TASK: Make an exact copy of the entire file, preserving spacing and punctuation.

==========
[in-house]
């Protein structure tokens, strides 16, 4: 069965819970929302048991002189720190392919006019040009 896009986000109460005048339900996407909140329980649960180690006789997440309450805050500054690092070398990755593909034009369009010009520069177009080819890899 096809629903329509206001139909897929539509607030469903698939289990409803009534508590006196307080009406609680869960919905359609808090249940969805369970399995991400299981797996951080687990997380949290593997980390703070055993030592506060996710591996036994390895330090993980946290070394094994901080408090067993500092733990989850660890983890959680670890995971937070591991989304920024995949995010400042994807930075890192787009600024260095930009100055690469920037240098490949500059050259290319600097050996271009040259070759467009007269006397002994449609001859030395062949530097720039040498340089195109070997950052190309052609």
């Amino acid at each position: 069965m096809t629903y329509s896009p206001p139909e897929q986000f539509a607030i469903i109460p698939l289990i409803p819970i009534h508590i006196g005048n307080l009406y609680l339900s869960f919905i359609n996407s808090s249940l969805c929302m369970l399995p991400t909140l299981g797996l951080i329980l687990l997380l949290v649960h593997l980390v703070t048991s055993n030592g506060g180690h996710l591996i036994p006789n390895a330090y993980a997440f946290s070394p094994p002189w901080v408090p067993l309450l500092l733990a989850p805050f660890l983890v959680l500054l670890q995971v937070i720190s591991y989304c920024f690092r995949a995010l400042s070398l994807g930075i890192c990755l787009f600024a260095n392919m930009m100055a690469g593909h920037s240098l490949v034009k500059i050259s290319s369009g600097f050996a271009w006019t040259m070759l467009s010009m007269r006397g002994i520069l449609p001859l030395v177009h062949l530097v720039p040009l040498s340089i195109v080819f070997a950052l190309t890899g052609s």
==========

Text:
[in-house]
């Protein structure tokens, strides 16, 4: 069965819970929302048991002189720190392919006019040009 896009986000109460005048339900996407909140329980649960180690006789997440309450805050500054690092070398990755593909034009369009010009520069177009080819890899 096809629903329509206001139909897929539509607030469903698939289990409803009534508590006196307080009406609680869960919905359609808090249940969805369970399995991400299981797996951080687990997380949290593997980390703070055993030592506060996710591996036994390895330090993980946290070394094994901080408090067993500092733990989850660890983890959680670890995971937070591991989304920024995949995010400042994807930075890192787009600024260095930009100055690469920037240098490949500059050259290319600097050996271009040259070759467009007269006397002994449609001859030395062949530097720039040498340089195109070997950052190309052609």
């Amino acid at each position: 069965m096809t629903y329509s896009p206001p139909e897929q986000f539509a607030i469903i109460p698939l289990i409803p819970i009534h508590i006196g005048n307080l009406y609680l339900s869960f919905i359609n996407s808090s249940l969805c929302m369970l399995p991400t909140l299981g797996l951080i329980l687990l997380l949290v649960h593997l980390v703070t048991s055993n030592g506060g180690h996710l591996i036994p006789n390895a330090y993980a997440f946290s070394p094994p002189w901080v408090p067993l309450l500092l733990a989850p805050f660890l983890v959680l500054l670890q995971v937070i720190s591991y989304c920024f690092r995949a995010l400042s070398l994807g930075i890192c990755l787009f600024a260095n392919m930009m100055a690469g593909h920037s240098l490949v034009k500059i050259s290319s369009g600097f050996a271009w006019t040259m070759l467009s010009m007269r006397g002994i520069l449609p001859l030395v177009h062949l530097v720039p040009l040498s340089i195109v080819f070997a950052l190309t890899g052609s």